I’ve heard that during times of heavy demand, natural gas suppliers compensate by introducing an inert, nonflammable gas just to keep the seals tight and the pressure steady. Is this true? Do we pay natural gas prices for the substitute stuff? Your home meter doesn’t know the difference! –Jack Ballard, Springfield, Virginia

Cecil is not going to tell you, in this suspicious age, that no gas company ever tried to con the proletariat. In general, however, you’ve got nothing to worry about. Utilities do introduce substitute gases at times of peak demand when the pressure threatens to drop. But the substitute gases burn just like the regular stuff does, with the same heat value per cubic foot. Typical substitutes are gasified propane and synthetic natural gas, which is made from petroleum feedstocks.

The only time anything nonflammable is used is when a newly installed or repaired line is pressurized with nitrogen or water to check for leaks. The bogus stuff is purged before the line goes into service. Fact is, the gas companies would be crazy to use nonflammable gas in regular service. If somebody’s pilot light went out because of bad gas and the house filled with methane and blew up, they’d have a pretty ticklish time trying to explain things on the evening news.

Every so often we see a work crew dig four or five squares in a row out of the street, cover them with a marker for a day, then surprise, fill them in with cement. What is the point of this? –David Drazin, Chicago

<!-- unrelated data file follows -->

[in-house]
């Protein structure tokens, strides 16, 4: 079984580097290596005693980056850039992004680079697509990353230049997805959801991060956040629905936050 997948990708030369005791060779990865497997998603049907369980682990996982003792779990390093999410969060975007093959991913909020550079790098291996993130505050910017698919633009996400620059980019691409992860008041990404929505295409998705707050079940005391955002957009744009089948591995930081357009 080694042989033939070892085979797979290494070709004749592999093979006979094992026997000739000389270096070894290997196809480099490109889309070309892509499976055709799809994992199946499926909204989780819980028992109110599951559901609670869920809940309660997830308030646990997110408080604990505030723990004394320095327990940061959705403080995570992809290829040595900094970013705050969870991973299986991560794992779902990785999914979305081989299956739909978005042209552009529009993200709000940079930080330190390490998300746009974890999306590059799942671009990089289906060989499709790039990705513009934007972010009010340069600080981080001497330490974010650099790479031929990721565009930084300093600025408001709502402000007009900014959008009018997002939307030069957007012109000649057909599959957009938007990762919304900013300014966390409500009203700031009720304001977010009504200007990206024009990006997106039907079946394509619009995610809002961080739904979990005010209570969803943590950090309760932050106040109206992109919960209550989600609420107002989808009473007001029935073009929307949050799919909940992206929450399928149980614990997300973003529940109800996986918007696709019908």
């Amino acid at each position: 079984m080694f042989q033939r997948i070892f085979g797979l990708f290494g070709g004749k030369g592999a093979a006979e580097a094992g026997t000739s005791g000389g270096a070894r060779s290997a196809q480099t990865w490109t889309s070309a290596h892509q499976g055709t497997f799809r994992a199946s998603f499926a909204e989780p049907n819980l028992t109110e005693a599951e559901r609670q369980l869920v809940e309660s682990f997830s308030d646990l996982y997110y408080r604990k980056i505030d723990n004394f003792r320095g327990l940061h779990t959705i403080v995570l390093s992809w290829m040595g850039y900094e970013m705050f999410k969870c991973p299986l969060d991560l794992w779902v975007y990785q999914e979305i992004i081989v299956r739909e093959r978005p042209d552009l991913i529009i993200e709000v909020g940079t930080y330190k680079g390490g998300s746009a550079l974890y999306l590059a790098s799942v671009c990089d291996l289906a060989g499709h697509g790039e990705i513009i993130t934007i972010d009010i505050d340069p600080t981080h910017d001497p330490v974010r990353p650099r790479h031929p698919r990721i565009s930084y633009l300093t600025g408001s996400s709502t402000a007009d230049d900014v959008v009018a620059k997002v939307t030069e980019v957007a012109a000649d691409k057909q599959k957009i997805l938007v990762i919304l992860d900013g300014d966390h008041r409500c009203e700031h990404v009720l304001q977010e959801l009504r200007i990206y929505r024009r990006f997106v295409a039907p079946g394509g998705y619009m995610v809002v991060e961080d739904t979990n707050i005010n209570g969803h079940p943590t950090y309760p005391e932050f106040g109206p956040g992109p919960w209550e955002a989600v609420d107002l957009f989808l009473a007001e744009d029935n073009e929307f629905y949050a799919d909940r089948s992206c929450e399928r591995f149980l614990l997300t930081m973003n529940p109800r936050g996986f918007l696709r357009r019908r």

Who says there has to be a point to everything? Not only would it make life tedious beyond description, this hard-working columnist would be out of a job. That said, the workers probably aren’t digging those holes for grins–most likely they’re employed by a local utility. Since we’re on sort of a gas theme today, let’s assume it’s the gas company out looking for a leak. First they check the obvious places where gas collects, like catch basins and manholes. If this proves unavailing, they drive a steel bar into the pavement to see if gas has percolated through the soil. Still nothing? Time to get serious and dig a series of two-by-two-foot holes along the route of the gas main, paying particular attention to joints and connections. The leak having been found, the crew digs a bigger hole, makes the necessary repair, and moves off to snarl traffic somewhere else.

Are there animal venereal diseases? Pet-care books don’t have much to say on the subject. Can you help? I’ve got to know. –Animal Lover, Dallas

Keep your hands off that sheep, you deve. I can’t claim to have made much of a study of the matter, since this column is meant for decent folk, but Kit Schwartz, author of The Male Member (1985), reports as follows:

“Venereal disease appears to be a rarity in all wild species. Not so fortunate are domestic animals, especially those given artificial insemination [or worse]. It is presumed that animals in the wild are protected because the VD organisms are not in constant transmission (VD cells are short-lived or frail until they multiply in the protection of a body) due, in part, to harem-style mating and the female having a briefer sexual time span.” More than you need to know, if you ask me.

Is it true refrigerating batteries will extend shelf life? If so, why does a cold car battery cause slower starts? The answer will help me sleep better. –Kevin Cross, Alexandria, Virginia

Whatever it takes, dude. Refrigerating batteries extends shelf life because batteries produce electricity through a chemical reaction. Heat speeds up any reaction while cold slows it down. Freeze your Diehard and you’ll extend its life because the juice won’t leak away–but it’ll also make those volts a little tough to use right away.

Art accompanying story in printed newspaper (not available in this archive): illustration/Slug Signorino.